Fossil Mining Aerosol Project / 400 Lonely Things, Nigths and Profecy, United States, Helen Scarsdale Agency, HMS056 limited edition cassette (2020)
Yes, you all read right, the title of this split release from Fossil Mining Aerosol Project and 400 Lonely Things is deliberately spelled “Nigths and Profecy”, in case the artwork for the cassette isn’t clear enough. Sharing a love of zombie movies, and especially of George Romero’s famous trilogy of zombie movies (namely, “Night of the Living Dead”, “Dawn of the Dead” and “Day of the Dead”) from which both bands have taken samples and loops, and perhaps also processed these, for their own albums, FMAP and 400 Lonely Things celebrate the world of the undead, fake corpses, delayed degeneration, artificial decay, error-filled regeneration and the films including film sequels and even fake film sequels – FMAP made a recording sampling segments of an unauthorised Italian film claiming to be a sequel to “Night of the Living Dead” in 2008 – along with perhaps the ideas and potential concepts and themes that Zombiedom points to, with the result being a rich and complex multi-layered post-industrial world where nearly everything is past its peak or use-by date in some way. Tracks portray snapshots of a world where the delineation between the new and the old, the living and the non-living, and the material and the immaterial is breaking down or growing fuzzy, and entropy is encroaching inexorably however slow and imperceptible it might be. Even truth and reality can no longer be trusted as technologies, in attempting to stave off the inevitable, ends up creating ever more new categories of being in an ever-stretching and ever more fuzzy grey zone between the living and the dead.
400 Lonely Things are a duo (Craig Varian, Jonathan McCall) whose approach to creating darkly ambient lo-fi electronic music with found sound recordings results in a mini-soundtrack style that is actually very clear and which seems less cluttered than FMAP’s work, despite the treated production that makes everything seem a bit mildewy around the edges (and inside the edges as well). The moods on their tracks range from most variations of melancholy and gloom to … most other variations of melancholy and gloom, perhaps with a little more radiant light. The most evocative if creepiest track Varian and McCall offer is “The Secret” with samples of an inhuman voice repeating the track title over and over amid spooky ambient B-grade sci-fi movie effects and the sounds of someone or something trundling over crumbly earth. “Arc Nexus Moon” has a richly resonant sound and an atmosphere of decadence and fading luxury in which an ageing courtesan might be searching for and failing to find the elixir of eternal youth while gasping and stumbling about in the constant looping segments. “Profecy of the Black Spider” comes close to psychedelia ambient and horror movie soundtrack drama in roughly unequal parts. In just five tracks, 400 Lonely Things offer a set of mini-dramas describing a post-industrial / post-apocalyptic world where things are falling apart and humans try but fail to make sense of their new surrounds.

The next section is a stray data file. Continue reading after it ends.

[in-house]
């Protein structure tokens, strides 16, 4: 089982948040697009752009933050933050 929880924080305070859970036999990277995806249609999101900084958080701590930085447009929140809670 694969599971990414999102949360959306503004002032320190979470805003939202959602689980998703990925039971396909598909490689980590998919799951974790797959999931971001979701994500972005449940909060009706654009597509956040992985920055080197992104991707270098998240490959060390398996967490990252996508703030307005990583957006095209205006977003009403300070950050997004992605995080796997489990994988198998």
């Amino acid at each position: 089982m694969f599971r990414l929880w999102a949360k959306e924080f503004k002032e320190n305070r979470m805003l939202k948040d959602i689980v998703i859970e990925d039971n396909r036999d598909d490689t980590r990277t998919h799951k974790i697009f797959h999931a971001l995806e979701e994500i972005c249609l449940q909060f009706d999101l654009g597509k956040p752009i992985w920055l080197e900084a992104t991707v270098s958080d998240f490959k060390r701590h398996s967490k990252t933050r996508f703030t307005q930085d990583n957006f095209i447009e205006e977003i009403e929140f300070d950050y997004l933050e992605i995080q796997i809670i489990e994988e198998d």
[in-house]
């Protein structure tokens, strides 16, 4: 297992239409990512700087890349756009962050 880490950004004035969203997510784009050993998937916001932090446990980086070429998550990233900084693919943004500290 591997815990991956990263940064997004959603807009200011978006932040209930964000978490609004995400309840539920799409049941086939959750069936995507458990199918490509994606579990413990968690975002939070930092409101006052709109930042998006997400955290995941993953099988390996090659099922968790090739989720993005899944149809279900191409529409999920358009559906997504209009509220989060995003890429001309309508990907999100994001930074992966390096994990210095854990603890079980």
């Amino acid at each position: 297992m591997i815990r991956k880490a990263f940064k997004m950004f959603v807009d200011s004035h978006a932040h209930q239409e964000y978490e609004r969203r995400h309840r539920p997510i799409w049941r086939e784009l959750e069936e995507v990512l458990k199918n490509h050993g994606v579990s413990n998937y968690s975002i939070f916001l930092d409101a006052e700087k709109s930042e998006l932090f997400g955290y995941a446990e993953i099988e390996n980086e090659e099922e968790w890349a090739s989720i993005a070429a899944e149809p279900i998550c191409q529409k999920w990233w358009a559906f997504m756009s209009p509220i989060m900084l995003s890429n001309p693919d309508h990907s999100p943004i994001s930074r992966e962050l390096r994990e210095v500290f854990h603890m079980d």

FMAP’s part of the split can be heard as one continuous work of constantly shifting soundscapes, of which melody and rhythm might be two out of many components. Ambience, found sounds, samples of monologues and conversations, background noise and various effects all form an ever-changing soundscape reel out of which drone and melody loops might form for a brief time and then fade back in. By splicing divers sounds in a seemingly random way, FMAP create apparently new sounds and soundscapes that hark back to the past, either real, imagined or idealised. Memories that in fact might have the flimsiest connection to what actually happened turn up. In such a context, fake sequels to the original George Romero zombie film “Night of the Living Dead” might claim to have as much justification as real sequels to carry the mantle of the original film and its themes. What difference exists between fake corpses and real corpses when they evoke the same reactions of horror and fear when people encounter them?
Each band offers something quite different yet complementary on the topic of zombies and zombie movies and their sequels, with the result that this split ends up ranging far and wide on notions of authenticity and artificiality. The soundscapes are very rich and full of strange wonder.